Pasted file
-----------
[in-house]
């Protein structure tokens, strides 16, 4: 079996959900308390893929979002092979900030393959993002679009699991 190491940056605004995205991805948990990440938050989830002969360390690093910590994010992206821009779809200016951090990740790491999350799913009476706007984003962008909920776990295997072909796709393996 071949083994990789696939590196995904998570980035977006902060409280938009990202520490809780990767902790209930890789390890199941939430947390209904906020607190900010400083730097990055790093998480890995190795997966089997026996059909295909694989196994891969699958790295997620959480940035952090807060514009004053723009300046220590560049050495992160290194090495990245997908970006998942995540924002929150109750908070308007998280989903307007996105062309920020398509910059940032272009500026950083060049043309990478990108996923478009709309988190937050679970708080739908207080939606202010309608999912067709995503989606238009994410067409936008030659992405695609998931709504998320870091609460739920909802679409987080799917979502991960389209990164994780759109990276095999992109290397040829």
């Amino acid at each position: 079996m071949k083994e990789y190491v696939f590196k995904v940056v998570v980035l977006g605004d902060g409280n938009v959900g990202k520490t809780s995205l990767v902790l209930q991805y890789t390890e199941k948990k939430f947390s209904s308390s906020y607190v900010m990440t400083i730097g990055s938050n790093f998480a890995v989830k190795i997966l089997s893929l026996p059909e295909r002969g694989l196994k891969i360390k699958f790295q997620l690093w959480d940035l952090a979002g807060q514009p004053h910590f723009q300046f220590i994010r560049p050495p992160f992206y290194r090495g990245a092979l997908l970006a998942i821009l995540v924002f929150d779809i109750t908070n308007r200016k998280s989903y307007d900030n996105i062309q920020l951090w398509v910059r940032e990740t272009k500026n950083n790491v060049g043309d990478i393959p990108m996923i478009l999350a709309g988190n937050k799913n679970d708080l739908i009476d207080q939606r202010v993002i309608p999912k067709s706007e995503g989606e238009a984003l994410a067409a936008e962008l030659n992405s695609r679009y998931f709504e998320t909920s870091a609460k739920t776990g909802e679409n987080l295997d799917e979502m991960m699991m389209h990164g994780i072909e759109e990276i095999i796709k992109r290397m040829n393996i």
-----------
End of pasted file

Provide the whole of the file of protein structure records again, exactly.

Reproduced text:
[in-house]
């Protein structure tokens, strides 16, 4: 079996959900308390893929979002092979900030393959993002679009699991 190491940056605004995205991805948990990440938050989830002969360390690093910590994010992206821009779809200016951090990740790491999350799913009476706007984003962008909920776990295997072909796709393996 071949083994990789696939590196995904998570980035977006902060409280938009990202520490809780990767902790209930890789390890199941939430947390209904906020607190900010400083730097990055790093998480890995190795997966089997026996059909295909694989196994891969699958790295997620959480940035952090807060514009004053723009300046220590560049050495992160290194090495990245997908970006998942995540924002929150109750908070308007998280989903307007996105062309920020398509910059940032272009500026950083060049043309990478990108996923478009709309988190937050679970708080739908207080939606202010309608999912067709995503989606238009994410067409936008030659992405695609998931709504998320870091609460739920909802679409987080799917979502991960389209990164994780759109990276095999992109290397040829």
């Amino acid at each position: 079996m071949k083994e990789y190491v696939f590196k995904v940056v998570v980035l977006g605004d902060g409280n938009v959900g990202k520490t809780s995205l990767v902790l209930q991805y890789t390890e199941k948990k939430f947390s209904s308390s906020y607190v900010m990440t400083i730097g990055s938050n790093f998480a890995v989830k190795i997966l089997s893929l026996p059909e295909r002969g694989l196994k891969i360390k699958f790295q997620l690093w959480d940035l952090a979002g807060q514009p004053h910590f723009q300046f220590i994010r560049p050495p992160f992206y290194r090495g990245a092979l997908l970006a998942i821009l995540v924002f929150d779809i109750t908070n308007r200016k998280s989903y307007d900030n996105i062309q920020l951090w398509v910059r940032e990740t272009k500026n950083n790491v060049g043309d990478i393959p990108m996923i478009l999350a709309g988190n937050k799913n679970d708080l739908i009476d207080q939606r202010v993002i309608p999912k067709s706007e995503g989606e238009a984003l994410a067409a936008e962008l030659n992405s695609r679009y998931f709504e998320t909920s870091a609460k739920t776990g909802e679409n987080l295997d799917e979502m991960m699991m389209h990164g994780i072909e759109e990276i095999i796709k992109r290397m040829n393996i």